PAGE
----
From Benedict’s Peace to Francis’s War looks at the new suppression of liturgical tradition from many perspectives
By Christina Deardurff
Author, educator, musician and liturgy scholar Peter Kwasniewski, an American, is not one to pull punches. Nor does From Benedict’s Peace to Francis’s War, his new book of collected reactions to Pope Francis’s 2021 motu proprio Traditionis Custodes. The book is an anthology of 70 essays written by 47 authors from quite diverse backgrounds, nations and callings — even an atheist – within a two-month window following the promulgation of the papal document in July 2021.
Dr. Kwasniewski calls it the result of “a worldwide passionate and articulate response” to Traditionis Custodes, which suppresses the use of the Traditional Latin Mass (“TLM”) — what Pope Benedict XVI had previously designated as the “Extraordinary Form” of the Mass in his own 2007 motu proprio Summorum Pontificum. In that document, Benedict liberalized the regulation of the TLM and, as it were, welcomed it back into the fabric of the Church’s liturgical life in a way that it had not enjoyed since its veritable whole-cloth replacement with the Novus Ordo (what Benedict called the “Ordinary Form”) in 1966. Francis’ motu proprio reverses all that. Inside the Vatican spoke with Kwasniewski about his book, published by Angelico Press, and what might be coming next on the Church’s liturgical horizon.
“The Mask Has Fallen”
An interview with Peter Kwasniewski, editor of From Benedict’s Peace to Francis’s War
Inside the Vatican: Tell us what this book is all about, and how the idea came to you.
Dr. Peter Kwasniewski: The motu proprio Traditionis Custodes and its accompanying letter prompted a worldwide flood of articulate and passionate responses, showing that the question of the Church’s relationship to her tradition—her duty to her own heritage and to the faithful who are sustained by it—is of vital importance for a broad segment of the faithful, even those who are not self-professed “trads.”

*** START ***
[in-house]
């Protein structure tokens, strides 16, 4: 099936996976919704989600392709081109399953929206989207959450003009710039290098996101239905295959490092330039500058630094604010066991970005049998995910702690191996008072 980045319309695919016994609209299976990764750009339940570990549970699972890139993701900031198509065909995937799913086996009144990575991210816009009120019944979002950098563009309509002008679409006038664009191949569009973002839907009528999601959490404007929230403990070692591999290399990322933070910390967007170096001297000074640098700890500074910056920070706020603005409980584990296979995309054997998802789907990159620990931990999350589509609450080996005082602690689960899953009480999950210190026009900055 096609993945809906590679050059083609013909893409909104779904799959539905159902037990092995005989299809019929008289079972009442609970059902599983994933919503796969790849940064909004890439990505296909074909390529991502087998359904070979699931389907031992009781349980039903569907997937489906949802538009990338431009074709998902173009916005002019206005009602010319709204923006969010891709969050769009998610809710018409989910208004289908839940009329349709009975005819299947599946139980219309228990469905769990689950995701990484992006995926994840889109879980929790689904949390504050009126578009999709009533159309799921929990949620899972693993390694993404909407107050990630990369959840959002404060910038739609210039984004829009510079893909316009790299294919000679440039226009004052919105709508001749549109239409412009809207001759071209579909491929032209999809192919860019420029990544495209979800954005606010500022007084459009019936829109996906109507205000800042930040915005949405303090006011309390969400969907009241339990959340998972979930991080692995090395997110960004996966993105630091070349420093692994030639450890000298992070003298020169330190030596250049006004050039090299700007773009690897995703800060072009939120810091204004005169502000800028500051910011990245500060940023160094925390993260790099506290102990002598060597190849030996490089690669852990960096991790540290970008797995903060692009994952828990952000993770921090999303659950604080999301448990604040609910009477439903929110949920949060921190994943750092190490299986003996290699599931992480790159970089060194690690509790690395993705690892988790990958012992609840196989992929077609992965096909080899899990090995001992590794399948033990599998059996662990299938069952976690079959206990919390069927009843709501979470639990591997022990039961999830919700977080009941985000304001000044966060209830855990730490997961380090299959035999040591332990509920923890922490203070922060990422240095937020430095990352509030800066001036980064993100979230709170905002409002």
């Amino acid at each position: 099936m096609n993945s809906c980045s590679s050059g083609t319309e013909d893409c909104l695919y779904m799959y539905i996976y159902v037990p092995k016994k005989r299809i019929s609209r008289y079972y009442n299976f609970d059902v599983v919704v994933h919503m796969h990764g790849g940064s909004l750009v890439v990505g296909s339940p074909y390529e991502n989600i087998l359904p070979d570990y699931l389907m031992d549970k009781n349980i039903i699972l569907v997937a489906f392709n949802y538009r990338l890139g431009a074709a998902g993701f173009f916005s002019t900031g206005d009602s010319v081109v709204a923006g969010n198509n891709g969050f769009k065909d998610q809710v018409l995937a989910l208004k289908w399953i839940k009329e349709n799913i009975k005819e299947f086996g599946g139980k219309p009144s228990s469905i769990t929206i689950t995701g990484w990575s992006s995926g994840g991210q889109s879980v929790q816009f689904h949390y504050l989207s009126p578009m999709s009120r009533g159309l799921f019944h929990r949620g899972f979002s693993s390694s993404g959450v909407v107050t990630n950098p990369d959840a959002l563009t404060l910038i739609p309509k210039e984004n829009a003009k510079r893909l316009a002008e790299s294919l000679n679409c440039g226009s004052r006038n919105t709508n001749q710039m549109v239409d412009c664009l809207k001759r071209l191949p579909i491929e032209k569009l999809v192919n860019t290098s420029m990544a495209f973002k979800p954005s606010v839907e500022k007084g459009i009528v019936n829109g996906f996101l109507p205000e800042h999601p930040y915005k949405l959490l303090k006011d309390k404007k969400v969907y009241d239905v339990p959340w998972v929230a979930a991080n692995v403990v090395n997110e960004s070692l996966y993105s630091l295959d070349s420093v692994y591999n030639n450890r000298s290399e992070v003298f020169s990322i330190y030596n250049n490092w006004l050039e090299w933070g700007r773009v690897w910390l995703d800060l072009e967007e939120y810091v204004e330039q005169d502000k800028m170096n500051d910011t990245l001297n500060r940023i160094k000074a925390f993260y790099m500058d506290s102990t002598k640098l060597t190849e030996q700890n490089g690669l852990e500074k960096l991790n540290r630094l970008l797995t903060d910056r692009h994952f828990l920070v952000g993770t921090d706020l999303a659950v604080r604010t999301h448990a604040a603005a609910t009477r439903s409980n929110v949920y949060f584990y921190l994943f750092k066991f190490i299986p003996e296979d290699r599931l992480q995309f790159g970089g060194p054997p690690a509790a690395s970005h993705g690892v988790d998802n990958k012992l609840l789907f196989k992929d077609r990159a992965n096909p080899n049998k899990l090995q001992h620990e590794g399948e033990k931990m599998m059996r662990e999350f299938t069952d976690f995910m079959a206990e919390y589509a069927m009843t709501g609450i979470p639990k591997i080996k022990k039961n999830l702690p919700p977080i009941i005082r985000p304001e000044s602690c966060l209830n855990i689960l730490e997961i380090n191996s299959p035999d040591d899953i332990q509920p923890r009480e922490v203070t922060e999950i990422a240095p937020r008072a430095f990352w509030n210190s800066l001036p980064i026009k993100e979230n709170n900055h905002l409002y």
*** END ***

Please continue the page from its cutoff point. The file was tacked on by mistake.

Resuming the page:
As I scrambled to keep up with the reactions, the conviction grew in me that the best essays, articles, interviews, lectures, etc. should be gathered into a single volume for convenience and “for the record.” Already early in September Angelico Press approved the concept and I got down to work, selecting, collating, editing, annotating, and, of course, contacting authors and publishers for permission. It was what I like to call a “grad school project”: I was working on it night and day, so that it could be available as soon as possible.
What will the reader find in the book?
Kwasniewski: We set basically a two-month window: materials written in the period of two months after July 16, 2021. Most of the content was published already at dozens of different websites, but there are several substantial pieces, especially by Dr. Joseph Shaw, that appear in print for the first time (having been given as talks), a number of translations that also appear only in this anthology, and finally a number of fresh translations of articles that had been poorly served in their initial appearances.
The final result was rather ambitious: 70 entries by 47 authors, including five cardinals (Brandmüller, Burke, Müller, Sarah, and Zen), three archbishops (Aguer, Gullickson, and Viganò), two bishops (Mutsaerts and Schneider), eight priests, two religious, and 27 laymen, from 12 countries. Their opinions range widely across the conservative and traditionalist spectrum (and there’s even a famous French atheist, Michel Onfray), but the common denominator is that all the contributors see Traditionis Custodes as an unwise, unjust, irreligious, and damaging move.
What have you learned since you started to put this book together?